Sturgeon Electric Co. Inc. in Henderson, Colo., has been in business since 1912. It expanded into low-voltage work in 1984, when private bank exchange companies asked if it would be interested in performing their installations.
“As a result, we put together a team and began doing installations for them,” said Gary Westbrook, project executive for the low-voltage side of the business. These days, approximately 10 percent of the company’s commercial and industrial (C&I) total revenue comes from the low-voltage division.
The low-voltage division works with customers in most industries but specializes in healthcare, high tech, data centers, government, oil and gas, and telecom and cell tower companies.
The company occasionally faces challenges in terms of differentiating itself from some new, smaller companies.
“These cottage-industry startups try to compete with us, but they can’t offer what we do,” Westbrook said.
While the company itself knows why it is a better option, customers aren’t always aware. The company works hard to emphasize its competitive advantages to customers and prospects. Four in particular stand out: emphasizing strong internal communications, offering a comprehensive range of technologies and services, staying abreast of the latest training and technologies, and being able to predict and meet new customer demands.
Sturgeon Electric Co. has eight offices in Arizona, California, Colorado, Nevada and Utah. It employs approximately 700 people, with about 150 in the low-voltage division.
Effective internal communications
As some companies grow larger, their services expand, but communications can sometimes suffer. However, Sturgeon Electric Co. places an emphasis on ensuring everyone in the division communicates closely, frequently and effectively with each other, so that everyone knows what everyone else on a project is doing.
“We do a lot of face-to-face,” said Matt Smith, project manager.
The company recently completed a comprehensive fiber optic backhaul project for a ski resort in Colorado, including 61,000 feet of underground and 36,000 feet of aerial cable.
“We needed to get everything done within six weeks, and we were not allowed a lot of time on the slopes because of the skiers’ needs to use the lifts,” said Lee Stephens, senior project manager.
The primary key to success was a lot of planning and coordination, with everyone on the project working closely together.
Range of technologies and services
The company’s low-voltage division offers more than a dozen different types of services, including voice/data/video structured cabling systems, Wi-Fi systems, CATV systems, CCTV/video surveillance systems, distributed antenna systems (DAS), security systems and fire alarm systems.
The company also offers long-haul services, which include underground long-haul copper and fiber optic cable installations and overhead long haul copper and fiber optic cable installations.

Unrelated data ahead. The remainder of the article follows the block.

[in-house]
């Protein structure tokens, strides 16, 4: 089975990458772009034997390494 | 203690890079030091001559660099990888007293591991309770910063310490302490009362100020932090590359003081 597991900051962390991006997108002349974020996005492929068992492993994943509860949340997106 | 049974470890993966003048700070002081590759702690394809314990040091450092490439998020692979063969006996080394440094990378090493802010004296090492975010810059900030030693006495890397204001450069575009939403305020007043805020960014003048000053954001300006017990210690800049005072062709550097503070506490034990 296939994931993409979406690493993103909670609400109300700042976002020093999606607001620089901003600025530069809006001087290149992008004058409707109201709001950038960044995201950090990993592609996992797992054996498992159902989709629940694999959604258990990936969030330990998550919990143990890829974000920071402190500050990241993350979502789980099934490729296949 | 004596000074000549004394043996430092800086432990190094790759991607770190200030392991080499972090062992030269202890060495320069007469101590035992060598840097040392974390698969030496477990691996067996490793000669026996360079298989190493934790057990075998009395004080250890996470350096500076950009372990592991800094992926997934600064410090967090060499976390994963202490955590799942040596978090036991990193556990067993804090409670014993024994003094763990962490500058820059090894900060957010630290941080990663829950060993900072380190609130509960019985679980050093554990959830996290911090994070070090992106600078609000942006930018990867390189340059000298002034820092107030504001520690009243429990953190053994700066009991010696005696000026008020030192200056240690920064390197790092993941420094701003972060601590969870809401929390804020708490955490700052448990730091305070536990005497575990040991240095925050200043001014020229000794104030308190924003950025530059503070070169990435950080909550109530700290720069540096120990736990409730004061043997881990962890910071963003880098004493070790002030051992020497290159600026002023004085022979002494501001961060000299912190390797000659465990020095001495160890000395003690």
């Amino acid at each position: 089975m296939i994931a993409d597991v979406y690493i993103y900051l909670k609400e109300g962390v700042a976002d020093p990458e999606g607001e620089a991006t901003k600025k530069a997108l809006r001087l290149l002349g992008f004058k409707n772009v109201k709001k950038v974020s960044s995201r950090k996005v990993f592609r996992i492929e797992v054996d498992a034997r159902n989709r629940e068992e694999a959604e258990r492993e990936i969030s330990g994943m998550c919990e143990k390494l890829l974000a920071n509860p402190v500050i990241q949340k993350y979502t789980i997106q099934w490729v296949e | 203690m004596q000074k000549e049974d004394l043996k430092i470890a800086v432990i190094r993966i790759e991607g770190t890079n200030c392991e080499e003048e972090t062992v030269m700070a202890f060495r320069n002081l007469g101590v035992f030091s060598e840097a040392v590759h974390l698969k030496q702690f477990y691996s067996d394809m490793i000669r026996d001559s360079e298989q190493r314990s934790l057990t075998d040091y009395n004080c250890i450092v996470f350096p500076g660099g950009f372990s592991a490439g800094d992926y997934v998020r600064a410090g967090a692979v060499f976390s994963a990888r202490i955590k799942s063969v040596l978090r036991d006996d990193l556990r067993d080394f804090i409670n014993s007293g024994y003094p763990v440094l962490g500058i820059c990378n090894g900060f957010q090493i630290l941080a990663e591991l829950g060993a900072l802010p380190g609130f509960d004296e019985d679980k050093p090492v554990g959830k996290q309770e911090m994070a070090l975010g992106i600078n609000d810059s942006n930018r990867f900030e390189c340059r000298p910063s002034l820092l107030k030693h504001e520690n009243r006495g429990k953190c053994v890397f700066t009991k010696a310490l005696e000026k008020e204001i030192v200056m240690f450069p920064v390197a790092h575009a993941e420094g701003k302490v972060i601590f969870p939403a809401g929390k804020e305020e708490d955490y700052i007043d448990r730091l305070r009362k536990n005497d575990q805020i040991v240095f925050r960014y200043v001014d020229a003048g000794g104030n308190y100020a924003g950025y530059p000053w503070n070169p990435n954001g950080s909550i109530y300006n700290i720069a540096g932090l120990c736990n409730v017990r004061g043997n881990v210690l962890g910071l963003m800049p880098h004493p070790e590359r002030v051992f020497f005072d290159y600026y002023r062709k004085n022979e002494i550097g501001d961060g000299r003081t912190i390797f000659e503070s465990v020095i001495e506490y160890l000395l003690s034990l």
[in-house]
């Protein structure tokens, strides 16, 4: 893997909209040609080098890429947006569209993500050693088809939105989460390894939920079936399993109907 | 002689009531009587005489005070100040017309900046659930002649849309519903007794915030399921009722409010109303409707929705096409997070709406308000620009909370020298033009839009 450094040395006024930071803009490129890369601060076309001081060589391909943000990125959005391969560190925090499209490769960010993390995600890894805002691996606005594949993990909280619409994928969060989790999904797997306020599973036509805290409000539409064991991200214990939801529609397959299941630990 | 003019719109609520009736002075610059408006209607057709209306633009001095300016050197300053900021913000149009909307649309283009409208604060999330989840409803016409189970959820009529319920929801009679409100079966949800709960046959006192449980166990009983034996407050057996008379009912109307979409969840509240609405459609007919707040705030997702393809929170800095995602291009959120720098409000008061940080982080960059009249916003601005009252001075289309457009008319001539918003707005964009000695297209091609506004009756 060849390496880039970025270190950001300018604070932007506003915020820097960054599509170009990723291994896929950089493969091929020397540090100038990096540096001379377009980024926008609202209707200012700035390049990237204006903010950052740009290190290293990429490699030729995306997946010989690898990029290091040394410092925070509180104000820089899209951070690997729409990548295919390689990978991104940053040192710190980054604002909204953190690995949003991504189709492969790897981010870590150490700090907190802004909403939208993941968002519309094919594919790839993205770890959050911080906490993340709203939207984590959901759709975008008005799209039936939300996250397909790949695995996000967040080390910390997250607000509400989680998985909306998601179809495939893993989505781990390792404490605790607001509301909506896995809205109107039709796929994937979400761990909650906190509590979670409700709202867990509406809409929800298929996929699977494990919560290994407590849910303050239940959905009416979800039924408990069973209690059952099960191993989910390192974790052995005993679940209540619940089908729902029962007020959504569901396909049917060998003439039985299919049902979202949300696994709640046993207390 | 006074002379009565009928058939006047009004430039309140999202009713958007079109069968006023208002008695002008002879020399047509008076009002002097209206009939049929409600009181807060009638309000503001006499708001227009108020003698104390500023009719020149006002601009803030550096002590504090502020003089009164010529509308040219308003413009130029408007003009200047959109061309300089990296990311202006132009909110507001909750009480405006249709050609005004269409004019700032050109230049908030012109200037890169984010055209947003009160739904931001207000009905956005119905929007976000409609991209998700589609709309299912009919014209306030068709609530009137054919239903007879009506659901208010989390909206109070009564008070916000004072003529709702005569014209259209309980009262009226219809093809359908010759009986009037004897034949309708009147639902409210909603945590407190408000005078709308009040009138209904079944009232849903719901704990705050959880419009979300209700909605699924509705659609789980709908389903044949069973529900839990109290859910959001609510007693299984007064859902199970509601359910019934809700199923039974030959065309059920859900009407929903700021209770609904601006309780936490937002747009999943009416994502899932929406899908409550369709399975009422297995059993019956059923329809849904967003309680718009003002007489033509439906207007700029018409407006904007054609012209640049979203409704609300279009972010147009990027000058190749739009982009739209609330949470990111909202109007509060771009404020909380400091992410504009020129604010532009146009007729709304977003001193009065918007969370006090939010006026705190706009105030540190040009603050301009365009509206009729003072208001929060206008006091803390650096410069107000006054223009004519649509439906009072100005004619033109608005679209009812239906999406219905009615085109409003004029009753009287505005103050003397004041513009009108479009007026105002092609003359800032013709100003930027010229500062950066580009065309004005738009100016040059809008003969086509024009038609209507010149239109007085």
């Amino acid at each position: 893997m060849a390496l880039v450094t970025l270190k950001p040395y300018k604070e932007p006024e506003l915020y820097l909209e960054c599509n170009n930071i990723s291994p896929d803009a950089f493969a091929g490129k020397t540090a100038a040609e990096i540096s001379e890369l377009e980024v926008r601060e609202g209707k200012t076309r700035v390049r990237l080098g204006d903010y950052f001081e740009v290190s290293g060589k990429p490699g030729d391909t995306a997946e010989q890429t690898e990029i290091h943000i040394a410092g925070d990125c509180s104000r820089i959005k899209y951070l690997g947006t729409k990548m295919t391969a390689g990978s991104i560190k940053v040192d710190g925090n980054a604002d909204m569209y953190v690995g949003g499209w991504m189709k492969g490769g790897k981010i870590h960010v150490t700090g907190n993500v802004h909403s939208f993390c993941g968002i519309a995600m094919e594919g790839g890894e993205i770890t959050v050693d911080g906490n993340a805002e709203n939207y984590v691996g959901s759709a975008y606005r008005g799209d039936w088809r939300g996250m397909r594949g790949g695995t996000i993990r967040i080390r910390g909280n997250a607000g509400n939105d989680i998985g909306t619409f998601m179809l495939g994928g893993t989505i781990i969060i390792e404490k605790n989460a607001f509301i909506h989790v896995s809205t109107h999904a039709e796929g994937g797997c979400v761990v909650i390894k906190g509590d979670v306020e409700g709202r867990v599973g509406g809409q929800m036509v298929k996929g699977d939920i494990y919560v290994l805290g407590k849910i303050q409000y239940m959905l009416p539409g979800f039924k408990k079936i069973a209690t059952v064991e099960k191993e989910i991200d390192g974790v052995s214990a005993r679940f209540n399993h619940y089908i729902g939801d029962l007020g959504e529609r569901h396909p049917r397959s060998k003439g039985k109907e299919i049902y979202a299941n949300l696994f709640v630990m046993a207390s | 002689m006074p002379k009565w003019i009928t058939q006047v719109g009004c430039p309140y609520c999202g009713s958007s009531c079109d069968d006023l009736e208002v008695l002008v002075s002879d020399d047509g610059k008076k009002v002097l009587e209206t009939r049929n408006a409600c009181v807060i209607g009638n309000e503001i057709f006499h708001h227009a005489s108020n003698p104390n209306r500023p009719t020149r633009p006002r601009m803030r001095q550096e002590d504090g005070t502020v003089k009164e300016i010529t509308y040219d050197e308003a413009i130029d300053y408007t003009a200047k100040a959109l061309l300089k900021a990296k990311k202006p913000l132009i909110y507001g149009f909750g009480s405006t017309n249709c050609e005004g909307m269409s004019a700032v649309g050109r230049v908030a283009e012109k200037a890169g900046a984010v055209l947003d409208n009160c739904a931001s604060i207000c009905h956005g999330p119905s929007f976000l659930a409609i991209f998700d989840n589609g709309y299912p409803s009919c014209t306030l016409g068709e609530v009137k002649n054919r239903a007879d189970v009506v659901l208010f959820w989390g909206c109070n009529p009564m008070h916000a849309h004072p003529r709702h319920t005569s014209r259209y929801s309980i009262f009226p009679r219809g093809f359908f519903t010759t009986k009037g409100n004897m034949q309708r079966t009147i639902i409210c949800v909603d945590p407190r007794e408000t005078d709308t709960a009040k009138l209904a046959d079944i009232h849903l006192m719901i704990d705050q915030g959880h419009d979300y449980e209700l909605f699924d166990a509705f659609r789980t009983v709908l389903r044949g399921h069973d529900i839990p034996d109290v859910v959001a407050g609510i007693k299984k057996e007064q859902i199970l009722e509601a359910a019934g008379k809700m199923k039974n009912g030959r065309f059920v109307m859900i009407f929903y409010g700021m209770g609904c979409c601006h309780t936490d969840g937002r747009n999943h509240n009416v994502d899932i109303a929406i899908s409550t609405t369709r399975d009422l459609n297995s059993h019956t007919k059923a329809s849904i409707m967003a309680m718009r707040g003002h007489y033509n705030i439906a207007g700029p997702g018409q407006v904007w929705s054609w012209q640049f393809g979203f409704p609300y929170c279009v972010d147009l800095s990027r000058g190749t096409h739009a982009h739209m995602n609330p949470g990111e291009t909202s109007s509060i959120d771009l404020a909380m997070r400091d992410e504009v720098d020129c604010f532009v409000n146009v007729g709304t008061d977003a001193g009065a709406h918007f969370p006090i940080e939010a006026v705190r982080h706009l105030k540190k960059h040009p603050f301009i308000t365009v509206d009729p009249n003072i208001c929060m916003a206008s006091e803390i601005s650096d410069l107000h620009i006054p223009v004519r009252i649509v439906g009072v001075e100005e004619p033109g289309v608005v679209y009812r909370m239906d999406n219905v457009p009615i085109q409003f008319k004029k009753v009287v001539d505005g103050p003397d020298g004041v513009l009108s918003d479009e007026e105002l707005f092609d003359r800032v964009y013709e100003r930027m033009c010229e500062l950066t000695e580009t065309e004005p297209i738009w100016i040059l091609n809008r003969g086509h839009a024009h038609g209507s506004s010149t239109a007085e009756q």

“There aren’t many firms that offer all of these services,” Westbrook said.
This experience came in handy on a recent data center building automation project.
“We needed to update the pressure controls on 160 air handlers,” Smith said. “The building’s static pressure was off, causing inefficiencies in the cooling process. The upgrade solved the problem.”
The latest training and technologies
The division offers a comprehensive three-year, in-house training curriculum, with on-the-job and manufacturer training that focuses on special products, such as Wi-Fi and fiber optics.
The division works closely with manufacturers so it can continue to offer the very latest products and services to its customers.
Sturgeon Electric Co. recently worked on the first DAS project in Colorado—and the third in the United States—to use an unshielded twisted-pair technology rather than traditional hard-line coaxial cable.
“We were able to install this because we were able to work with a manufacturer that could offer this brand-new product,” Westbrook said.
The division works to identify new trends in customer demands and then focuses more of its resources on these types of projects. These days, it finds demand for building automation and Wi-Fi are growing rapidly.
“We see a lot of future growth opportunities in these areas,” Smith said.
More customers and prospects are starting to see the long-term value in energy savings that building automation can provide.
The company’s low-voltage division continues to separate itself from its competitors. However, it has found that its own customers can sometimes be competitors.
It’s no secret that demand for qualified engineers and technicians in the low-voltage field continues to grow, and Sturgeon Electric Co., like most firms, is always looking for new talent. It has such a good reputation that, on several occasions, customers have hired employees directly from Sturgeon Electric Co. It’s not necessarily a bad thing, though.
“We like to see our employees succeed,” Westbrook said. “In fact, nine of our employees have accepted job offers with our clients. We have such a good reputation that our clients want to hire our people.”
Besides running ads and offering bonuses for referrals, the company occasionally finds qualified talent in a third way.
“We have found that we can occasionally hire some employees from clients that are downsizing,” Westbrook said.